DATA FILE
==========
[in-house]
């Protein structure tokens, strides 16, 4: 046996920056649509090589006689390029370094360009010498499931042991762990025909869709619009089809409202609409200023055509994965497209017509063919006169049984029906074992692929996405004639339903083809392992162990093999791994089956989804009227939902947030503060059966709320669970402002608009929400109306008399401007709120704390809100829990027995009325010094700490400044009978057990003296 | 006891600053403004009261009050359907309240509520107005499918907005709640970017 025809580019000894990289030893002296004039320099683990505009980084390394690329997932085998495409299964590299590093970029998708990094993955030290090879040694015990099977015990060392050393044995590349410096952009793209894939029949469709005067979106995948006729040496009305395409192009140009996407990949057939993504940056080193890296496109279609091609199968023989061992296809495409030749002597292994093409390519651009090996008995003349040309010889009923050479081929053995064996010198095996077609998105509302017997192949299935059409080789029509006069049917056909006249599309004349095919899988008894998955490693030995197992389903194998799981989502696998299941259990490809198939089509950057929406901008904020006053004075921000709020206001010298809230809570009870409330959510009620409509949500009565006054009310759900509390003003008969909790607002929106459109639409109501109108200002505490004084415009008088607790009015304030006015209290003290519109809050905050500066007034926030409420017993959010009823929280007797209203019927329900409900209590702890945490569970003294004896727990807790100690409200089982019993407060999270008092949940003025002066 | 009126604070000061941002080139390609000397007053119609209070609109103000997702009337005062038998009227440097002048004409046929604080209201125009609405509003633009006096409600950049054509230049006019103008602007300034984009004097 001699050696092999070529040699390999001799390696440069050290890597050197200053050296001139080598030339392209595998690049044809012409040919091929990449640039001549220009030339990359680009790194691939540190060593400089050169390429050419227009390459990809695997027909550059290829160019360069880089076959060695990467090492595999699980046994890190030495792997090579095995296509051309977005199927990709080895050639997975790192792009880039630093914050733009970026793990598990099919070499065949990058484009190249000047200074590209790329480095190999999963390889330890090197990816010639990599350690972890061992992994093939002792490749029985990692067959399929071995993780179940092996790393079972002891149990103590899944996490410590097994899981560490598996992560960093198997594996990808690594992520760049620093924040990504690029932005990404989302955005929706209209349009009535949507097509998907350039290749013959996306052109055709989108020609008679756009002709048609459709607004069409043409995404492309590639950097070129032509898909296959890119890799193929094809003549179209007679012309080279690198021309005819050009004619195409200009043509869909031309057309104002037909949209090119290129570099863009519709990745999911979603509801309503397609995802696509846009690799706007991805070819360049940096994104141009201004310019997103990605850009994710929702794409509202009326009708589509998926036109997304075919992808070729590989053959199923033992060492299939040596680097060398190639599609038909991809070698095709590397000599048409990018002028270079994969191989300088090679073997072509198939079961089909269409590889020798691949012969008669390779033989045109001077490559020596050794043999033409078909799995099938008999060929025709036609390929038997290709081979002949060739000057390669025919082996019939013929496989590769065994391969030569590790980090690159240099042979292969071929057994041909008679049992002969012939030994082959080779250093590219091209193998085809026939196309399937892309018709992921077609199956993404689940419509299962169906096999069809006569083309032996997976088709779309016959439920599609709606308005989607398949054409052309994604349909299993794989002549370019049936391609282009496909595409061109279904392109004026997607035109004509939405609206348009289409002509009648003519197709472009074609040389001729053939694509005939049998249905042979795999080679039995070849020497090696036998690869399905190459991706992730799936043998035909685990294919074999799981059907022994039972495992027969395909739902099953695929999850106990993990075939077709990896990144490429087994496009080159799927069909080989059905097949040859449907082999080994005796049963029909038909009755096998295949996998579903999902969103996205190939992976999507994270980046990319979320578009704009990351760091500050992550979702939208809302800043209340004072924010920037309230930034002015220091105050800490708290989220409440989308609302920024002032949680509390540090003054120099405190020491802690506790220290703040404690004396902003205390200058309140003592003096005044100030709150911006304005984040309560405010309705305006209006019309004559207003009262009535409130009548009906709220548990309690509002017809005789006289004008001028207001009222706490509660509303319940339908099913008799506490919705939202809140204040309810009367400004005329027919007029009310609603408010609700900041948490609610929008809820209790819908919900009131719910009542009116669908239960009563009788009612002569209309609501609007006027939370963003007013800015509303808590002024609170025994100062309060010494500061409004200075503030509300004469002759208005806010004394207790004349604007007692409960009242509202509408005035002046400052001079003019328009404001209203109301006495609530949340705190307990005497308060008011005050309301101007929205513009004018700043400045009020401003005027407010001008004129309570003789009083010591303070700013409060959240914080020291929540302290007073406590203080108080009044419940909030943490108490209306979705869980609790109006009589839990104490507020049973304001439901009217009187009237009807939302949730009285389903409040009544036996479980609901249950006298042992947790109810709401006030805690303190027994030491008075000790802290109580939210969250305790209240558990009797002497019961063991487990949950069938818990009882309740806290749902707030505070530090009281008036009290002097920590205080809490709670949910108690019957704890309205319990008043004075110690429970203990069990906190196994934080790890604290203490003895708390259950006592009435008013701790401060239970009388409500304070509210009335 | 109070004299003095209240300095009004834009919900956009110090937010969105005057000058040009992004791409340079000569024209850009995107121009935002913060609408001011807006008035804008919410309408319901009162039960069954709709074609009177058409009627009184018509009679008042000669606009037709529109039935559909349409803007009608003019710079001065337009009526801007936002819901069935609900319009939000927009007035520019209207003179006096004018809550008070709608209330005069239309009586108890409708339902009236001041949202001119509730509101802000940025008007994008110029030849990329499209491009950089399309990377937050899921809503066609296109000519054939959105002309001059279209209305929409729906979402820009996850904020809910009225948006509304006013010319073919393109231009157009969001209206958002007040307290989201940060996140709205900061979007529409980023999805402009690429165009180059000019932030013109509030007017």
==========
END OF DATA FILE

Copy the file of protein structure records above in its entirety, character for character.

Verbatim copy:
[in-house]
């Protein structure tokens, strides 16, 4: 046996920056649509090589006689390029370094360009010498499931042991762990025909869709619009089809409202609409200023055509994965497209017509063919006169049984029906074992692929996405004639339903083809392992162990093999791994089956989804009227939902947030503060059966709320669970402002608009929400109306008399401007709120704390809100829990027995009325010094700490400044009978057990003296 | 006891600053403004009261009050359907309240509520107005499918907005709640970017 025809580019000894990289030893002296004039320099683990505009980084390394690329997932085998495409299964590299590093970029998708990094993955030290090879040694015990099977015990060392050393044995590349410096952009793209894939029949469709005067979106995948006729040496009305395409192009140009996407990949057939993504940056080193890296496109279609091609199968023989061992296809495409030749002597292994093409390519651009090996008995003349040309010889009923050479081929053995064996010198095996077609998105509302017997192949299935059409080789029509006069049917056909006249599309004349095919899988008894998955490693030995197992389903194998799981989502696998299941259990490809198939089509950057929406901008904020006053004075921000709020206001010298809230809570009870409330959510009620409509949500009565006054009310759900509390003003008969909790607002929106459109639409109501109108200002505490004084415009008088607790009015304030006015209290003290519109809050905050500066007034926030409420017993959010009823929280007797209203019927329900409900209590702890945490569970003294004896727990807790100690409200089982019993407060999270008092949940003025002066 | 009126604070000061941002080139390609000397007053119609209070609109103000997702009337005062038998009227440097002048004409046929604080209201125009609405509003633009006096409600950049054509230049006019103008602007300034984009004097 001699050696092999070529040699390999001799390696440069050290890597050197200053050296001139080598030339392209595998690049044809012409040919091929990449640039001549220009030339990359680009790194691939540190060593400089050169390429050419227009390459990809695997027909550059290829160019360069880089076959060695990467090492595999699980046994890190030495792997090579095995296509051309977005199927990709080895050639997975790192792009880039630093914050733009970026793990598990099919070499065949990058484009190249000047200074590209790329480095190999999963390889330890090197990816010639990599350690972890061992992994093939002792490749029985990692067959399929071995993780179940092996790393079972002891149990103590899944996490410590097994899981560490598996992560960093198997594996990808690594992520760049620093924040990504690029932005990404989302955005929706209209349009009535949507097509998907350039290749013959996306052109055709989108020609008679756009002709048609459709607004069409043409995404492309590639950097070129032509898909296959890119890799193929094809003549179209007679012309080279690198021309005819050009004619195409200009043509869909031309057309104002037909949209090119290129570099863009519709990745999911979603509801309503397609995802696509846009690799706007991805070819360049940096994104141009201004310019997103990605850009994710929702794409509202009326009708589509998926036109997304075919992808070729590989053959199923033992060492299939040596680097060398190639599609038909991809070698095709590397000599048409990018002028270079994969191989300088090679073997072509198939079961089909269409590889020798691949012969008669390779033989045109001077490559020596050794043999033409078909799995099938008999060929025709036609390929038997290709081979002949060739000057390669025919082996019939013929496989590769065994391969030569590790980090690159240099042979292969071929057994041909008679049992002969012939030994082959080779250093590219091209193998085809026939196309399937892309018709992921077609199956993404689940419509299962169906096999069809006569083309032996997976088709779309016959439920599609709606308005989607398949054409052309994604349909299993794989002549370019049936391609282009496909595409061109279904392109004026997607035109004509939405609206348009289409002509009648003519197709472009074609040389001729053939694509005939049998249905042979795999080679039995070849020497090696036998690869399905190459991706992730799936043998035909685990294919074999799981059907022994039972495992027969395909739902099953695929999850106990993990075939077709990896990144490429087994496009080159799927069909080989059905097949040859449907082999080994005796049963029909038909009755096998295949996998579903999902969103996205190939992976999507994270980046990319979320578009704009990351760091500050992550979702939208809302800043209340004072924010920037309230930034002015220091105050800490708290989220409440989308609302920024002032949680509390540090003054120099405190020491802690506790220290703040404690004396902003205390200058309140003592003096005044100030709150911006304005984040309560405010309705305006209006019309004559207003009262009535409130009548009906709220548990309690509002017809005789006289004008001028207001009222706490509660509303319940339908099913008799506490919705939202809140204040309810009367400004005329027919007029009310609603408010609700900041948490609610929008809820209790819908919900009131719910009542009116669908239960009563009788009612002569209309609501609007006027939370963003007013800015509303808590002024609170025994100062309060010494500061409004200075503030509300004469002759208005806010004394207790004349604007007692409960009242509202509408005035002046400052001079003019328009404001209203109301006495609530949340705190307990005497308060008011005050309301101007929205513009004018700043400045009020401003005027407010001008004129309570003789009083010591303070700013409060959240914080020291929540302290007073406590203080108080009044419940909030943490108490209306979705869980609790109006009589839990104490507020049973304001439901009217009187009237009807939302949730009285389903409040009544036996479980609901249950006298042992947790109810709401006030805690303190027994030491008075000790802290109580939210969250305790209240558990009797002497019961063991487990949950069938818990009882309740806290749902707030505070530090009281008036009290002097920590205080809490709670949910108690019957704890309205319990008043004075110690429970203990069990906190196994934080790890604290203490003895708390259950006592009435008013701790401060239970009388409500304070509210009335 | 109070004299003095209240300095009004834009919900956009110090937010969105005057000058040009992004791409340079000569024209850009995107121009935002913060609408001011807006008035804008919410309408319901009162039960069954709709074609009177058409009627009184018509009679008042000669606009037709529109039935559909349409803007009608003019710079001065337009009526801007936002819901069935609900319009939000927009007035520019209207003179006096004018809550008070709608209330005069239309009586108890409708339902009236001041949202001119509730509101802000940025008007994008110029030849990329499209491009950089399309990377937050899921809503066609296109000519054939959105002309001059279209209305929409729906979402820009996850904020809910009225948006509304006013010319073919393109231009157009969001209206958002007040307290989201940060996140709205900061979007529409980023999805402009690429165009180059000019932030013109509030007017």